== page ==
America’s 59th National Park

Started Jan 10, 2013 | Discussions thread
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dherzstein
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America’s 59th National Park
Jan 10, 2013

Today, the President signed into law, the conversion of Pinnacles National Monument into Pinnacles National Park.  Pinnacles is now the USA's 59th national park and the 9th in California.  Pinnacles is located east of the Salinas Valley in the central part of the state.

pinnacles

pinnacles

Pinnacles, west toward the Coast Ranges

Panorama

Rock imitates a tree

Lichen on rock

California condor #463

Hikers on the High Peaks Trail

Bridge on the Tunnel Trail (center of image)

The pinnacles are the remains of an extinct volcano.  Actually, it’s half of a volcano – the other half is almost 200 miles south, split in two by the nearby San Andreas Fault.  Hiking and rock climbing are popular.  Pinnacles National Park is best seen from its hiking trails – very little can be seen from its parking lots. Most trails are moderate to strenuous.

  • Rock formations – the volcanic rock has a pink color and is very tough.  Casual rock climbing is easy due to the very rough surface.  Technical rock climbing is restricted to certain locations
  • Caves - there are 2 sets of talus caves at Pinnacles.  Both caves are accessible by hiking trails that pass through, although you can bypass the caves on alternate trails.  Sometimes one or both caves are closed due to high water or endangered species protection.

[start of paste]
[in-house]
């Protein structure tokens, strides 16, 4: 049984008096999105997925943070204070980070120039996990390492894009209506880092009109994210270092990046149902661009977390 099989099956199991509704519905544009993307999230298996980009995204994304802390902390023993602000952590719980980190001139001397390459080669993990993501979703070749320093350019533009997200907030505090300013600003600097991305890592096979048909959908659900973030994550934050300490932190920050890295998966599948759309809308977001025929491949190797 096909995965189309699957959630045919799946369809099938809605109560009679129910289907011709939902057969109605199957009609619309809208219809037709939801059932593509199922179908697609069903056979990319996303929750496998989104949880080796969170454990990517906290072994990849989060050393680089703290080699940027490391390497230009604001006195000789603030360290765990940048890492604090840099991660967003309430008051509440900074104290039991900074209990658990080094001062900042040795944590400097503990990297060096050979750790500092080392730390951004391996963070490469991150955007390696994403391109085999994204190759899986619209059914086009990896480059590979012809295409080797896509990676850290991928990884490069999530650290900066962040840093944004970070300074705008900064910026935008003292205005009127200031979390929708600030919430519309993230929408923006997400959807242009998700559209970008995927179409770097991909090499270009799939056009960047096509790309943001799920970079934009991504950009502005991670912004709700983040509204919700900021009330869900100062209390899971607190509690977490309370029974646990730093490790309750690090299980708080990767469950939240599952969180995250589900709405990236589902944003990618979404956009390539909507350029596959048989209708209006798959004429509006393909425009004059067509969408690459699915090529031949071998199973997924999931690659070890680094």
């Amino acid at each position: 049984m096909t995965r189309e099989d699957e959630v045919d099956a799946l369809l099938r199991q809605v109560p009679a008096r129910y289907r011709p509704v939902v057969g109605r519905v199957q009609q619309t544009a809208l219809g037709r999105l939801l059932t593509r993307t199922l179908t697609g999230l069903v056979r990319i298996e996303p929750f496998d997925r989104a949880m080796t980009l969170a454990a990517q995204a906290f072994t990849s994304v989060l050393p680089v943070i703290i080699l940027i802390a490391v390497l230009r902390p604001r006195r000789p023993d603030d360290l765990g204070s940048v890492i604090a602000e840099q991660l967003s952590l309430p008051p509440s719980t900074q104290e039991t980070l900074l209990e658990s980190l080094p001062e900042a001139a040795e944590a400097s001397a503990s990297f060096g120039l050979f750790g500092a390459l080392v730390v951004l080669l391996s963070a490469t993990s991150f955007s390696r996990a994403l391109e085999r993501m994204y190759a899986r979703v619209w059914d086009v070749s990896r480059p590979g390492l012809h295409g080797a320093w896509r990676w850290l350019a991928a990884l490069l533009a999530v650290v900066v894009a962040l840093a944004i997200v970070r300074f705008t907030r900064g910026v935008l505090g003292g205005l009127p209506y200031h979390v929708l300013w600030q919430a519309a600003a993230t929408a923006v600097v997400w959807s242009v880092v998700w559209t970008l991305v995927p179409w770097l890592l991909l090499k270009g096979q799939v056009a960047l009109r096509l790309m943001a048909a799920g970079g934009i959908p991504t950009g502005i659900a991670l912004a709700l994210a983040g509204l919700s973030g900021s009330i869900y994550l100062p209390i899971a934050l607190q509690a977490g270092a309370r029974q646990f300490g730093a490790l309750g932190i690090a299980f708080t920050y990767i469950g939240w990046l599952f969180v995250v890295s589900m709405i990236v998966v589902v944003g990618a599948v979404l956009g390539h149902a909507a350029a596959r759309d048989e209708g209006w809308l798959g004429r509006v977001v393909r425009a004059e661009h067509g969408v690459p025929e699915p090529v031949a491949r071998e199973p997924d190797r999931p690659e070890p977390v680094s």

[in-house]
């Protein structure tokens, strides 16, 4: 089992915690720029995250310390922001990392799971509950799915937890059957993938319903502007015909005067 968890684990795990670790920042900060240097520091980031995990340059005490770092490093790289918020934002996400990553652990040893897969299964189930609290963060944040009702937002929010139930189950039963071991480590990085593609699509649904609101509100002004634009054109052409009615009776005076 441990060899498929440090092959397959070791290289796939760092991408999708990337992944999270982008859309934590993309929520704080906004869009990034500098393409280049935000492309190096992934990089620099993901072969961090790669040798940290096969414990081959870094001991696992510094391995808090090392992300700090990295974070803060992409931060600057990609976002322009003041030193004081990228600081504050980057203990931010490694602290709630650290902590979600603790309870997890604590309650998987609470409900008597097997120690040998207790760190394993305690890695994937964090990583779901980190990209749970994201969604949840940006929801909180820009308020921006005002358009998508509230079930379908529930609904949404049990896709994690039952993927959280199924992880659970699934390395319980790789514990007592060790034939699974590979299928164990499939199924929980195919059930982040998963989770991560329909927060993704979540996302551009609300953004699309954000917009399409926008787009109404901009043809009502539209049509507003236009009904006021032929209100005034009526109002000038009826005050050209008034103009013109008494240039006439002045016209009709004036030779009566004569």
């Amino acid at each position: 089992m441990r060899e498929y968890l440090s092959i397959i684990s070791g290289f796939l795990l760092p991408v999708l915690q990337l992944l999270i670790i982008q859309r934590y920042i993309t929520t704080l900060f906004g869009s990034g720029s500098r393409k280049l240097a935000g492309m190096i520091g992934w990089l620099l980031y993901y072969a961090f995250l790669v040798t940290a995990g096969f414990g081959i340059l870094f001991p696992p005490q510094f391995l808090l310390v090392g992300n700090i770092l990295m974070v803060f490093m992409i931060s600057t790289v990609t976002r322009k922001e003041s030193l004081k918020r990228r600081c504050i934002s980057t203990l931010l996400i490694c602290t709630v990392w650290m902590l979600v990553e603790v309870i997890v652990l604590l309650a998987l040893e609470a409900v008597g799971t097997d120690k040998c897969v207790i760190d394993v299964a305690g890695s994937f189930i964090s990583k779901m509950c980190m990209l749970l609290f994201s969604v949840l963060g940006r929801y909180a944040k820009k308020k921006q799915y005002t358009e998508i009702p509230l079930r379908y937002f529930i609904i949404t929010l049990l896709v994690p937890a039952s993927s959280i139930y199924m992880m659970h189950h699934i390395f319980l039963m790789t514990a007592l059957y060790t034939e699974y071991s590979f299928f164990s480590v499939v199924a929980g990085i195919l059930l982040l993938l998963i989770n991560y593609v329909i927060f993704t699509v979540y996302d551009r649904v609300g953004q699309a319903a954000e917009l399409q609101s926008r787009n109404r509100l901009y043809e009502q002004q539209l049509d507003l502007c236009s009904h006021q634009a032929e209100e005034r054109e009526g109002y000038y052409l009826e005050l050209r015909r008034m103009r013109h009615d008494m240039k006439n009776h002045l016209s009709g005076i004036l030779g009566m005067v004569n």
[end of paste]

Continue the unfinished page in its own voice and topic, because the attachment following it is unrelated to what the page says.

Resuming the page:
• Wildflowers – it’s the variety that makes Pinnacles special.  The rocky, thin soil and dry climate can’t support a lot of plant life.  Chaparral and few scrubby pines are mixed in with the pinnacles.  There isn’t much shade here.
  • Wildlife – deer, turkeys, jays and woodpeckers are common near the east visitor’s center.  Turkey vultures, crows and lizards are common in the higher elevations.  Condors are hit-or-miss, but when the flock is around, you may see as many as a dozen.  (Pinnacles is a California Condor release site, but they range out to Big Sur and they aren’t always present here).

I first visited Pinnacles National Monument in the 60’s.  At that time, the east campground was along Chalone Creek within the park.  That campground was eventually closed (along with the west campground) in favor of a private campground outside the eastern boundary.  A few years ago, the park was enlarged to include the formerly private campground.

The park is one of my favorite hiking and photography locations.  The best time of the year for visiting is fall, winter or spring – it’s too hot in the summer when 100°F temperatures are routine.  You can drive to Pinnacles from Solidad on US-101 to CA-146 or from Holister on CA-25 to CA-146.  CA-146 does not connect CA-25 to US-101; no road connects the east and west sides.  Pinnacles is a 1½ - 2½ hour drive from the S.F. Bay Area.

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